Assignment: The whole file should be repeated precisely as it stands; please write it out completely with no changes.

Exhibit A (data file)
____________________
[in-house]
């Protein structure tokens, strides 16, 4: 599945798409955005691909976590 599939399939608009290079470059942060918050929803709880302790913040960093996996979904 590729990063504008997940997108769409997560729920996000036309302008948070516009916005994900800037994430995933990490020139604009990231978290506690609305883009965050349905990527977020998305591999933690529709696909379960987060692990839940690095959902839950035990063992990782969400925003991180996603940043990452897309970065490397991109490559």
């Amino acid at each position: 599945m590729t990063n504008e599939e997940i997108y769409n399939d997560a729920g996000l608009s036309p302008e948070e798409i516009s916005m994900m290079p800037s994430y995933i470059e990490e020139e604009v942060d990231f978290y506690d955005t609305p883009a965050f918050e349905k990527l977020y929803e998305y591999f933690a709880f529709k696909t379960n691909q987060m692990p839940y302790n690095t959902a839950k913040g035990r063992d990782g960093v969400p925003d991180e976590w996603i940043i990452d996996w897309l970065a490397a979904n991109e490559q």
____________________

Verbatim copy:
[in-house]
């Protein structure tokens, strides 16, 4: 599945798409955005691909976590 599939399939608009290079470059942060918050929803709880302790913040960093996996979904 590729990063504008997940997108769409997560729920996000036309302008948070516009916005994900800037994430995933990490020139604009990231978290506690609305883009965050349905990527977020998305591999933690529709696909379960987060692990839940690095959902839950035990063992990782969400925003991180996603940043990452897309970065490397991109490559």
């Amino acid at each position: 599945m590729t990063n504008e599939e997940i997108y769409n399939d997560a729920g996000l608009s036309p302008e948070e798409i516009s916005m994900m290079p800037s994430y995933i470059e990490e020139e604009v942060d990231f978290y506690d955005t609305p883009a965050f918050e349905k990527l977020y929803e998305y591999f933690a709880f529709k696909t379960n691909q987060m692990p839940y302790n690095t959902a839950k913040g035990r063992d990782g960093v969400p925003d991180e976590w996603i940043i990452d996996w897309l970065a490397a979904n991109e490559q």